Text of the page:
The Web Sri Lanka In Focus

Sunday, 13 April 2008

Clashes leave dozens dead in Sri Lanka: defence ministry

Sri Lanka marked its traditional new year Sunday with security forces and Tamil separatists locked in fierce combat resulting in heavy losses on both sides, defence officials said.

Security forces pounded Tamil Tiger positions in the rebel-held northern Wanni region and troops smashed bunkers belonging to rebels in the Jaffna peninsula, further north, the defence ministry said.

At least 87 guerrillas had been killed since Saturday, the ministry said.

The latest clashes came as the country marked the new year, which is observed by the majority Sinhalese community and the minority Tamils.

Police said they stepped up security in the capital Colombo and elsewhere amid fears of rebel attacks during the festive period. Most Sri Lankans in cities travel to the provinces to be with their families over the new year.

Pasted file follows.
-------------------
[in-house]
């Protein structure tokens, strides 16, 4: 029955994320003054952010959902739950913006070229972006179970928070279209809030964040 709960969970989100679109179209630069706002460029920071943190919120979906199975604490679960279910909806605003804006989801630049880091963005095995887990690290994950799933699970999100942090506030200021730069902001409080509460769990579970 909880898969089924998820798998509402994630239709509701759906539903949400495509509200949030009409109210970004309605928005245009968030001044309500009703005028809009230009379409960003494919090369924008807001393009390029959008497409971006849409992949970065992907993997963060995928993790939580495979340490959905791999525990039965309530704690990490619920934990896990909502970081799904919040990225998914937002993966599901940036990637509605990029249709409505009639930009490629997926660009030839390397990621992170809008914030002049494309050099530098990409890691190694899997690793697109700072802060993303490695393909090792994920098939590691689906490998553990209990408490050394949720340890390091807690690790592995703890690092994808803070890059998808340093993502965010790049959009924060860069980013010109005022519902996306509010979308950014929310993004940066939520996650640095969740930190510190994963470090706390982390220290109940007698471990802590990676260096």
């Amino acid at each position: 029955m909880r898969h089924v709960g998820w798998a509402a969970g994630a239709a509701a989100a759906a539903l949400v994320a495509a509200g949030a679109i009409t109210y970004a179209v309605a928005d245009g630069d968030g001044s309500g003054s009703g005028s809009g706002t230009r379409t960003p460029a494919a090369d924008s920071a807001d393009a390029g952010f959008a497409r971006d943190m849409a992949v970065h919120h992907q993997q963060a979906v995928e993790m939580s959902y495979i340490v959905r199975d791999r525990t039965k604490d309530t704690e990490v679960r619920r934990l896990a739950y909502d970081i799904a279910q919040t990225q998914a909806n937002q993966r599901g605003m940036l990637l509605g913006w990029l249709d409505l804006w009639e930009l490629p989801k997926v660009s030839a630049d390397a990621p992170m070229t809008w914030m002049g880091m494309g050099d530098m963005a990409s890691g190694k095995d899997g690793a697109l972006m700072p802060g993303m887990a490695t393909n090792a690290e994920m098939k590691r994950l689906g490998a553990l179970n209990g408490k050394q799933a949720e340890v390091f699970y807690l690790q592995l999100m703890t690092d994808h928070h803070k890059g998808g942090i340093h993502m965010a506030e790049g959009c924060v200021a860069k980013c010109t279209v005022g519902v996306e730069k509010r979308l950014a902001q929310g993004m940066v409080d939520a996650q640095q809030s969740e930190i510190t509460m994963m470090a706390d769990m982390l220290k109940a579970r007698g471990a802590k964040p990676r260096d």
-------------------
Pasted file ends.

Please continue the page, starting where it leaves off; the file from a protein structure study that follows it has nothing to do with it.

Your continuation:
Festivities were also marred by a nation-wide electricity breakdown for nearly an hour, officials said, adding that a technical failure at a power station caused the blackout.

In the north of the island, ferocious battles erupted on Saturday when the military launched a fresh advance into rebel-held territory, the defence ministry said.

It said troops captured areas from the guerrillas, a claim denied by the Tigers.

The ministry said troops killed at least 77 Tigers for the loss of 12 government soldiers in the Mannar area of Wanni region on Saturday while another soldier and 10 rebels were killed elsewhere.

However, a Liberation Tigers of Tamil Eelam statement said the Tigers lost only three of their fighters in Mannar, adding that the Tigers killed at least 25 government troops and wounded another 75 in eight hours of fighting.

At least 2,845 Tamil Tiger rebels have been killed by government troops since the start of the year, while 171 soldiers have lost their lives during the same period, according to defence ministry figures.

Verification of casualty claims is impossible as Colombo bars journalists and aid workers from travelling to embattled areas.

Tens of thousands of people have died since 1972 when the Tamil Tigers launched an armed struggle to carve out an independent homeland in the island's north and east for Tamils.

Source: AFP